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An intrauterine developmental malformation with a genetic component affecting the talus and resulting in medial and plantar deviation. Clubfoot is part of multiple syndromes.

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Talipes Equinovarus.

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Varies according to the racial group. One study reported an incidence of 1:1000 in Caucasians, 7:1000 in Polynesians, and 0.5:1000 in Japanese. Bilateral cases occur in 40%. The male-to-female ratio is approximately 2.5:1.

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It is thought to be due to the action of a major gene with additional contribution of multifactorial inheritance. Autosomal dominant inheritance has been suggested.

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In some cases, electron microscopy has shown some evidence of neurogenic muscle disease, suggesting an innervation defect.

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Deformity of the talus with medial and plantar deviation of its neck. The ankle joint mortice is normal, and foot deviation follows the talar neck deformity.

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Medial and plantar deviation of one or both feet (pes adductus, equinovarus, supinatus) can be diagnosed by ultrasound in utero. Postnatally, radiographic evaluation requires weight-bearing or simulated weight-bearing anteroposterior and lateral radiographs of the foot. The talus deformity consists of hypoplasia with plantar and medial deviation of the shortened talar neck with lateral rotation in the ankle mortice. Radiographs show medial subluxation of the navicular bone, which articulates with the medial aspect of the talus neck. Medial subluxation of the cuboid bone on the calcaneus head results in medial midfoot displacement. Additional findings include shortening and contractures of ligaments and joint capsules around the ankle mortice, and contracted and hypoplastic calf muscles.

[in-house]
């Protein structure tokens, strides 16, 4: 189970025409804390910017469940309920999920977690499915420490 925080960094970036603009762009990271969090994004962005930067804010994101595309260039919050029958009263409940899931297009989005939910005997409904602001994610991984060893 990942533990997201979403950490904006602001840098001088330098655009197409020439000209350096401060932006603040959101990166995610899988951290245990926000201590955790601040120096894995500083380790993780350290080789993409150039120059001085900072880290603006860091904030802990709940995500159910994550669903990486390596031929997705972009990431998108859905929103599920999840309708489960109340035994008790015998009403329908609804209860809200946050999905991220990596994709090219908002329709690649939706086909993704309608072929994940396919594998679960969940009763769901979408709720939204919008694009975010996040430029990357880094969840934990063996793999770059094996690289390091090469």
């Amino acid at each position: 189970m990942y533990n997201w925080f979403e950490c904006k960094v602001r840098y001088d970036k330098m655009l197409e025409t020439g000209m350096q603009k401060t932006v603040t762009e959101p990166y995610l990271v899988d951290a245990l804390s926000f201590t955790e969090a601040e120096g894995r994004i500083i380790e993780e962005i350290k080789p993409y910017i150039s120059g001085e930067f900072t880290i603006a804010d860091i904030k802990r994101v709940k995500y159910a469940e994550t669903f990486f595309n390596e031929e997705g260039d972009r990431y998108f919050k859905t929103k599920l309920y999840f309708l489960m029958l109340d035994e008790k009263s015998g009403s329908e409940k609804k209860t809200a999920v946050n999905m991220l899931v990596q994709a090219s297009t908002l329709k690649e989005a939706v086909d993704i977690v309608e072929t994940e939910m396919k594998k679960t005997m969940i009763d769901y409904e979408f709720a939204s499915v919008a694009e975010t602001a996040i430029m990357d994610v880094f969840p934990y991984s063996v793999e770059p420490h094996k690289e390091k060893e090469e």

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Search for evidence of coexistent diseases, such as Myelomeningocele, Chondrodysplasia Punctata, Arthrogryposis Multiplex Congenita, Neurofibromatosis Generalista, and many others.

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Anesthesia may be performed with general, regional, or combined techniques. A regional approach may be preferred in the presence of a myopathy. Combined neurologic, electromyographic, and muscle biopsy studies show myopathic changes in up to 70% of clubfoot patients. This high rate of myopathic changes suggests regional anesthesia techniques may be preferred to prevent possible problems related to malignant hyperthermia.

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Careful use of succinylcholine and nondepolarizing neuromuscular blockers in the presence of myopathy and the use of a peripheral nerve stimulator is recommended.

Chapman C, Stott NS, Port R, et al: Genetics of club foot in Maori and Pacific people. J Med Genet 37:680, 2000.  [PubMed: 10978359]
Wang J, Palmer RM, Chung CS: The role of major gene in clubfoot. Am J Hum Genet 42:772, 1988.  [PubMed: 3358425]
Zanette G, Manani G, Pittoni G, et al: Prevalence of unsuspected myopathy in infants presenting for clubfoot surgery. Paediatr Anaesth 5:165, 1995.  [PubMed: 7489436]

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